How to Answer, “What Did You Learn at Your Last Role?”

In most interviews, you will be asked, “What did you learn at your last job?” It is important to understand that the hiring manager isn’t asking what you did at your last job. Instead, they want to learn how you developed during your time in your previous role and how those lessons could be applied to their job. Here are some tips to follow to help you answer, “What did you learn at your last role?” 

Answer With Confidence 

Fidgeting and hesitating signals to the interviewer that you have not prepared. You want to answer quickly and with confidence. Even if you have to think for a second, talk while you gather your thoughts rather than letting the silence hang. Fill your “thinking space” with an introduction like, “I learned a lot during my X years at my previous job.”  

Avoid Fluff and Filler 

Hiring managers can spot fluffy, political answers a mile away. Be clear and precise about what you learned – don’t try to embellish to somehow make it sound loftier. The fact is, every lesson is valuable whether it is a hard or soft skill.  You don’t know exactly what the hiring manager is looking for, so always use real lessons and direct language.  

Try to Keep It Relevant  

While all learning experiences are valuable, you still want to be somewhat strategic in your answer. When possible, try to make it relevant to the job you are applying forThink about the skills the hiring manager is looking for and tailor your answer towards that. You can also focus on soft skills. For example, “working in high-pressure environment, I learned the importance of first-time accuracy and meeting deadlines.” Skills like these are always relevant and transferable.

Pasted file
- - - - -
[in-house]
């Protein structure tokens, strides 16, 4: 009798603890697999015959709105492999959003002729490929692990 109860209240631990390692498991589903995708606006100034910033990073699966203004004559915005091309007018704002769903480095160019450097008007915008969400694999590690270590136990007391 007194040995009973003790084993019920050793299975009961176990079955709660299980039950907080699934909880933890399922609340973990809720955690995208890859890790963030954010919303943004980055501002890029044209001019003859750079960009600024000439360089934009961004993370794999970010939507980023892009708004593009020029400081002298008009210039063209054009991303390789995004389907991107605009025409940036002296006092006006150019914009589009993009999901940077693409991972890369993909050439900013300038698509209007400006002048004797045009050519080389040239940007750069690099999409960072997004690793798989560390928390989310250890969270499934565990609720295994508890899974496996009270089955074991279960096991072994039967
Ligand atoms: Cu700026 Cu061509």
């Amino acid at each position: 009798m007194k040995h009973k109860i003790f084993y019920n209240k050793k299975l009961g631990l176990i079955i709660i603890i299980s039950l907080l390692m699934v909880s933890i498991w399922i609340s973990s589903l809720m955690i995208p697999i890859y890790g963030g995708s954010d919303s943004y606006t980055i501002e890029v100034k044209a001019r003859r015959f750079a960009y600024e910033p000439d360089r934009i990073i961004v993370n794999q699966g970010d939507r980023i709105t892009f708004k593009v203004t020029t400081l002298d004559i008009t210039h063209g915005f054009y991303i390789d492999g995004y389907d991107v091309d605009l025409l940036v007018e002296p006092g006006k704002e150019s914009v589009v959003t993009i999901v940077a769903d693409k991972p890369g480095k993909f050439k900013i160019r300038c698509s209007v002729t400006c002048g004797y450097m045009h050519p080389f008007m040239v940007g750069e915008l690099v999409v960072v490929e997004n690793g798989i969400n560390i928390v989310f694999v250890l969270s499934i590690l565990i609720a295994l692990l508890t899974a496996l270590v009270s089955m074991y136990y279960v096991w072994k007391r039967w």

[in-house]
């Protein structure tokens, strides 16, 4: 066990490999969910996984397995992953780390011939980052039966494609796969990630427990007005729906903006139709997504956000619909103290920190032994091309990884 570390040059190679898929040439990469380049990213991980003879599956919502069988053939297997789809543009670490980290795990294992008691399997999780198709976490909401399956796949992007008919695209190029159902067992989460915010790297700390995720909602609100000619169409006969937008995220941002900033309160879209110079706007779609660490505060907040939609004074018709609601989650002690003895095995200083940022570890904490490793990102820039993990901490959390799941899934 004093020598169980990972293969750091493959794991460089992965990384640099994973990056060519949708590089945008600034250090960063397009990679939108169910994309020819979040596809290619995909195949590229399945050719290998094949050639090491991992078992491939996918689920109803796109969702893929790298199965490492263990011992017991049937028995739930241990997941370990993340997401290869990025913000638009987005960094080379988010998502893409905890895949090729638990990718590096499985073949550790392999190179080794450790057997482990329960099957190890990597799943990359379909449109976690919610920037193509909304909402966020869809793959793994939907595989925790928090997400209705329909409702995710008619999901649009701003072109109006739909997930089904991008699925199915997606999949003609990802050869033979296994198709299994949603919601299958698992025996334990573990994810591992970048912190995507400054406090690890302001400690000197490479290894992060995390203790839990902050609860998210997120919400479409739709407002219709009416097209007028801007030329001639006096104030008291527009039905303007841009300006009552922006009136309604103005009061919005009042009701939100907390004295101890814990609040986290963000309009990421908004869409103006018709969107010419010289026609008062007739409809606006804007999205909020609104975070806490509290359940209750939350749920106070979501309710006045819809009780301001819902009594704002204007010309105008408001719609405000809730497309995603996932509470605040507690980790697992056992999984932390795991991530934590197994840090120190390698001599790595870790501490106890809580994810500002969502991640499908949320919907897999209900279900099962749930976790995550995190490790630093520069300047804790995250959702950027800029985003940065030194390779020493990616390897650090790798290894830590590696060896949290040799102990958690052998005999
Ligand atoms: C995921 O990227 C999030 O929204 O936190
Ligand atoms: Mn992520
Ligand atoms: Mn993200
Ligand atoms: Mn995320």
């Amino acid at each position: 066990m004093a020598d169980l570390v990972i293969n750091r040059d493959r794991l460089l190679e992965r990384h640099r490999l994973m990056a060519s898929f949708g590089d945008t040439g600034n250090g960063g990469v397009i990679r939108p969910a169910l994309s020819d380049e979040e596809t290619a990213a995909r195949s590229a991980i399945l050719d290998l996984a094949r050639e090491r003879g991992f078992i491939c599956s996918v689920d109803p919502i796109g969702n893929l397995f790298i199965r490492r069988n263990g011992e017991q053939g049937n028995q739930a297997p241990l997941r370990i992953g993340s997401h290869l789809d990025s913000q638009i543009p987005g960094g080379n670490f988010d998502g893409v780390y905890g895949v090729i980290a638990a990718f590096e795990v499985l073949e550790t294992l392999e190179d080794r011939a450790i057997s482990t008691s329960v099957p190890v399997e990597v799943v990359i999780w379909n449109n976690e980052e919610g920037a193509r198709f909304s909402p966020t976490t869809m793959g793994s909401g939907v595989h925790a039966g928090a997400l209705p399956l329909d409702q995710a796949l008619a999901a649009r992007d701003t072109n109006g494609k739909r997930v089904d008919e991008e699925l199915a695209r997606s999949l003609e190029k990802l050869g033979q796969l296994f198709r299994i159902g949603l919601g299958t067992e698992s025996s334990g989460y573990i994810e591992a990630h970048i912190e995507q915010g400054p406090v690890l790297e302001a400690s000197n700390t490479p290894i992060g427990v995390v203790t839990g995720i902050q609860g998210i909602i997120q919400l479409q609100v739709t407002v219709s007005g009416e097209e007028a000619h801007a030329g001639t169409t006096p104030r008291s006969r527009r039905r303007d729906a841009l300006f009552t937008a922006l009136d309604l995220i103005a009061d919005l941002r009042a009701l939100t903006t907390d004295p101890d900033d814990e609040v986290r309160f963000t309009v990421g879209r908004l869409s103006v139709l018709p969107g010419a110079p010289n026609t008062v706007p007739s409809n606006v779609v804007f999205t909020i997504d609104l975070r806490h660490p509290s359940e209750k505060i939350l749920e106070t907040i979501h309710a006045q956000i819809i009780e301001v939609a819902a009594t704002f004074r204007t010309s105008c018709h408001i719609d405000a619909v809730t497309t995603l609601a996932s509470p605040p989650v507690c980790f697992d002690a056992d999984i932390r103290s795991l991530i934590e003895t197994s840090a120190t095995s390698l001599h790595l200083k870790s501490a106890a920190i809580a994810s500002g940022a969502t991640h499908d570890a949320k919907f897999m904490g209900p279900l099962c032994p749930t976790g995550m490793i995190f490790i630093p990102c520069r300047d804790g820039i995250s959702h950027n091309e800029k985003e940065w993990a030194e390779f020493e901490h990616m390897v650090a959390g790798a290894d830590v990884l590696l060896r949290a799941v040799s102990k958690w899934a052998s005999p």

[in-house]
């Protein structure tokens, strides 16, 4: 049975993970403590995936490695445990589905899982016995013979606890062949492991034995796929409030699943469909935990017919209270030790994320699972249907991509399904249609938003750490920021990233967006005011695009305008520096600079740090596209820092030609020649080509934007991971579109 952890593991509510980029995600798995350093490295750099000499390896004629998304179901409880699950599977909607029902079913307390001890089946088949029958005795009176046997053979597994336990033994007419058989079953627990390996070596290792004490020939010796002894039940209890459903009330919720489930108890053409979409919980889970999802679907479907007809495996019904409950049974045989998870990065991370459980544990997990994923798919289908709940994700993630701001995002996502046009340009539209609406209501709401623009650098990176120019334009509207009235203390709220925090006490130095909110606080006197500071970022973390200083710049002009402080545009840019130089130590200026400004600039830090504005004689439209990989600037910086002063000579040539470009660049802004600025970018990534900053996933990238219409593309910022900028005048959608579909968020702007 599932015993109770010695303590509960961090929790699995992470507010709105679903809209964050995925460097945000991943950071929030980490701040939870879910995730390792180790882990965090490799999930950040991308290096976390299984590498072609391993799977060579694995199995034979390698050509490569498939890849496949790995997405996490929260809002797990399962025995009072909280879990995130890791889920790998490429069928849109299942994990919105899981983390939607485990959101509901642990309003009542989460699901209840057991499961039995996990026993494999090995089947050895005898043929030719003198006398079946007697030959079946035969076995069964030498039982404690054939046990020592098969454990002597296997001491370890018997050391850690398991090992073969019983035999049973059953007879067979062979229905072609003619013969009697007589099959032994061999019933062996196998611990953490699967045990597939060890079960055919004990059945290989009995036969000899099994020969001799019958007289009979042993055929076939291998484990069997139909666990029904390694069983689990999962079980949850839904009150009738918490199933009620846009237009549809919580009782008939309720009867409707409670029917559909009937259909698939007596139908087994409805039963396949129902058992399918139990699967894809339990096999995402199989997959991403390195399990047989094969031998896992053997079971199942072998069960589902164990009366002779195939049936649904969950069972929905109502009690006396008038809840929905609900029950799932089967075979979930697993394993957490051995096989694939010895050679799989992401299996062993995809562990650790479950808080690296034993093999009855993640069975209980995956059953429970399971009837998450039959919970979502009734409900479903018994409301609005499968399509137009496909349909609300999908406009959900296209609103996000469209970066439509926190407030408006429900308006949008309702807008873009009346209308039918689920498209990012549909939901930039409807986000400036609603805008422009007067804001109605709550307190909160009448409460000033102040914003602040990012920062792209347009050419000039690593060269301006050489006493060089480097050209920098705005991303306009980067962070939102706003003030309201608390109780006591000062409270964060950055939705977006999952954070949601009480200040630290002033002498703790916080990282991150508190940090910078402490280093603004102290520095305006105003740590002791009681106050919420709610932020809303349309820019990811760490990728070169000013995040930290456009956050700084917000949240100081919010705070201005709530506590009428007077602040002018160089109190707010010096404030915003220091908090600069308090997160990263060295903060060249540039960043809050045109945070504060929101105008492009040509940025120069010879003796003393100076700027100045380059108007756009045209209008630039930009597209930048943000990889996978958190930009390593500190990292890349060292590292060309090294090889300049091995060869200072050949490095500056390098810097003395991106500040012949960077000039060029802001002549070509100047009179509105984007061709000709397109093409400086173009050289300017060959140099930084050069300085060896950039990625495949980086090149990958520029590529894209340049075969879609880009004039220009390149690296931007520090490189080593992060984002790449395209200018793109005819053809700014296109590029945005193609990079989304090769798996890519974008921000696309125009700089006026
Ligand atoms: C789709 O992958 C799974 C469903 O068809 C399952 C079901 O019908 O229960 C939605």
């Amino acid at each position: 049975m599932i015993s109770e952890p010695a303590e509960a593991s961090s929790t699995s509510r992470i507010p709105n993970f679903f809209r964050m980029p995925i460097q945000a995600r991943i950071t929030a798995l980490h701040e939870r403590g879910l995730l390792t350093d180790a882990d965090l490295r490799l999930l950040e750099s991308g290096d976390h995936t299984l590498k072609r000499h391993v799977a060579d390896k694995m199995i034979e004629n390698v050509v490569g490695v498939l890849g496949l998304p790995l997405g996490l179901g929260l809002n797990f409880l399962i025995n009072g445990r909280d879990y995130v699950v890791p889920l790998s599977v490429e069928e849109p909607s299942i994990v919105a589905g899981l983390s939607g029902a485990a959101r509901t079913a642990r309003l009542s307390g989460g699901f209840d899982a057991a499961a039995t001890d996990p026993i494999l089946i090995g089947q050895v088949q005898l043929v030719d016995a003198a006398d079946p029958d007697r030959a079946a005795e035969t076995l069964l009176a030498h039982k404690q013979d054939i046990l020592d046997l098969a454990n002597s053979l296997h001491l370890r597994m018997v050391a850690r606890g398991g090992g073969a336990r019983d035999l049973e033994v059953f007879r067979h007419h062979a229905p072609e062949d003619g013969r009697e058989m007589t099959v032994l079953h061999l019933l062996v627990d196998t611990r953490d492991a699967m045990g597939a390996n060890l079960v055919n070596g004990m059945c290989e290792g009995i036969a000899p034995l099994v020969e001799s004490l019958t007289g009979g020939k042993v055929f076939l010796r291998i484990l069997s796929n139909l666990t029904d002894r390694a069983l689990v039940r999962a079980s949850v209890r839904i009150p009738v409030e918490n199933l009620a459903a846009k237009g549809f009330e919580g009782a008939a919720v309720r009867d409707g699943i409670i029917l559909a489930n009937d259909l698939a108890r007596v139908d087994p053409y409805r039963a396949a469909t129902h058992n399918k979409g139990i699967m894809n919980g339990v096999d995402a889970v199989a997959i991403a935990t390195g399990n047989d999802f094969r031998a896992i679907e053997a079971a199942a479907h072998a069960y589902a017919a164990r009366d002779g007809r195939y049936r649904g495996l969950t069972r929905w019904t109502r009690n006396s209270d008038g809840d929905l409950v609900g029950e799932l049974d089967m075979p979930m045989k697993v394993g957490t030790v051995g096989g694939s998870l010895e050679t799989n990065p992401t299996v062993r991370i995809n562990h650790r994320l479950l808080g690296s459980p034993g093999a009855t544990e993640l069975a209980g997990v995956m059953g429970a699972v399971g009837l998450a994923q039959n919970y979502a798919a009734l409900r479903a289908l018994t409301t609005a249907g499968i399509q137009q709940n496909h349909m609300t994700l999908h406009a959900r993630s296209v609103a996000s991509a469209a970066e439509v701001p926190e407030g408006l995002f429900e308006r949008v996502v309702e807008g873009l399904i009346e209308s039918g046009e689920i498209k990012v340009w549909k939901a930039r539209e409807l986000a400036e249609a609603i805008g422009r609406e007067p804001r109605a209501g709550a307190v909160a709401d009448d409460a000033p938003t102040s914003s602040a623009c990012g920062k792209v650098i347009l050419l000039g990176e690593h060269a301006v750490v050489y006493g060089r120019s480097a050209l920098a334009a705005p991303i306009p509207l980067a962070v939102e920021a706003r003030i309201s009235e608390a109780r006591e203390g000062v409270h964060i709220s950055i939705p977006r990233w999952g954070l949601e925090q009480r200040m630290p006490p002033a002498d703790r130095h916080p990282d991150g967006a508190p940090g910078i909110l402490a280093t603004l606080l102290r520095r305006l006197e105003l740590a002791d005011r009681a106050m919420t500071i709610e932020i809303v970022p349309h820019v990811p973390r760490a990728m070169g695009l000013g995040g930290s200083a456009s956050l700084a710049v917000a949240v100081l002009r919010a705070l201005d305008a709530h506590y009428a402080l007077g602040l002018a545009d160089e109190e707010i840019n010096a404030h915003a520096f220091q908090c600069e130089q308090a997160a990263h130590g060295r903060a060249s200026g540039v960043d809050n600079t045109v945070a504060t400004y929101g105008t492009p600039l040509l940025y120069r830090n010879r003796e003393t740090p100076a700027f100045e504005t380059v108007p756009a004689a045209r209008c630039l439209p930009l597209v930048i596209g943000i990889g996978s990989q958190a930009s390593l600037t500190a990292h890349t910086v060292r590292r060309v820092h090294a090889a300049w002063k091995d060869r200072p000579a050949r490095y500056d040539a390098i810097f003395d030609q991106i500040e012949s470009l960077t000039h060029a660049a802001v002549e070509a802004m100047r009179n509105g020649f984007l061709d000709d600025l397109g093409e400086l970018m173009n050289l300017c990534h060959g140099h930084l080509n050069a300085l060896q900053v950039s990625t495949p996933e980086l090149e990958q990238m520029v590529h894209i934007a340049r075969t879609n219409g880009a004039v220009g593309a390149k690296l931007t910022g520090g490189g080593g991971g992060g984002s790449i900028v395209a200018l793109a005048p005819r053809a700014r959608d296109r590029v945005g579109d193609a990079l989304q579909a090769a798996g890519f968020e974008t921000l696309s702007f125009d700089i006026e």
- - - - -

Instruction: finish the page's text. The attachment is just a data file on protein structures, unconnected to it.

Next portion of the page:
Turn Negatives Into Positives  

If you’re leaving your job because the environment is toxic, you hate your boss and you’ve learned nothing, this is going to be a difficult question to answer. However, you can always flip a negative and turn it into a positive.  

For example, if your last manager provided you with zero guidance or assistance, you could say you learned to become an independent self-starter and to trust your own ideas and judgment, and then cite an example of a great decision you made or project you completed with zero guidance. Just make sure you do not bash your previous employer, even if your experience has been completely negative.  

Are You Ready to Advance Your Career? 

If you are a tech engineer seeking new opportunities to grow your career and you’re ready to work with a professional recruiter, contact the Atlanta recruiting experts at Selectek today.